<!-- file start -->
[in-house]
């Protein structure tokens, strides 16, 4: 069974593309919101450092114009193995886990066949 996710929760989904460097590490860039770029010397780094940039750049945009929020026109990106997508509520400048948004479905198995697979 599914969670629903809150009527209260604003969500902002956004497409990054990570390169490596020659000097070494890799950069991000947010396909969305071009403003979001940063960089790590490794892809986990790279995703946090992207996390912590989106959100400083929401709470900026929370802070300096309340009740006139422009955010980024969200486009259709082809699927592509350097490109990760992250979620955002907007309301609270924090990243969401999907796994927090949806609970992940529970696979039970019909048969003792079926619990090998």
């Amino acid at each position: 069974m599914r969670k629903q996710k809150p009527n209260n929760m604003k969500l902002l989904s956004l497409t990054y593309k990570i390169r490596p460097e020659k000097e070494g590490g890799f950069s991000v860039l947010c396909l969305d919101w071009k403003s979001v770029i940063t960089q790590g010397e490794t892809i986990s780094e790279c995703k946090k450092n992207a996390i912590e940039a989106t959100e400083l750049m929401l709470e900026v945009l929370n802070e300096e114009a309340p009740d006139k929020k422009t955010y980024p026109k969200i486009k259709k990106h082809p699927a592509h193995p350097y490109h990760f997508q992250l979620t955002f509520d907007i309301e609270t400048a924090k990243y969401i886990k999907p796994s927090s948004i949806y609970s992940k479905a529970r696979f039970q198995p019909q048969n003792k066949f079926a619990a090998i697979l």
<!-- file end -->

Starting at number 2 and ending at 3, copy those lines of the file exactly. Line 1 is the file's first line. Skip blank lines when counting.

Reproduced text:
């Protein structure tokens, strides 16, 4: 069974593309919101450092114009193995886990066949 996710929760989904460097590490860039770029010397780094940039750049945009929020026109990106997508509520400048948004479905198995697979 599914969670629903809150009527209260604003969500902002956004497409990054990570390169490596020659000097070494890799950069991000947010396909969305071009403003979001940063960089790590490794892809986990790279995703946090992207996390912590989106959100400083929401709470900026929370802070300096309340009740006139422009955010980024969200486009259709082809699927592509350097490109990760992250979620955002907007309301609270924090990243969401999907796994927090949806609970992940529970696979039970019909048969003792079926619990090998």
């Amino acid at each position: 069974m599914r969670k629903q996710k809150p009527n209260n929760m604003k969500l902002l989904s956004l497409t990054y593309k990570i390169r490596p460097e020659k000097e070494g590490g890799f950069s991000v860039l947010c396909l969305d919101w071009k403003s979001v770029i940063t960089q790590g010397e490794t892809i986990s780094e790279c995703k946090k450092n992207a996390i912590e940039a989106t959100e400083l750049m929401l709470e900026v945009l929370n802070e300096e114009a309340p009740d006139k929020k422009t955010y980024p026109k969200i486009k259709k990106h082809p699927a592509h193995p350097y490109h990760f997508q992250l979620t955002f509520d907007i309301e609270t400048a924090k990243y969401i886990k999907p796994s927090s948004i949806y609970s992940k479905a529970r696979f039970q198995p019909q048969n003792k066949f079926a619990a090998i697979l």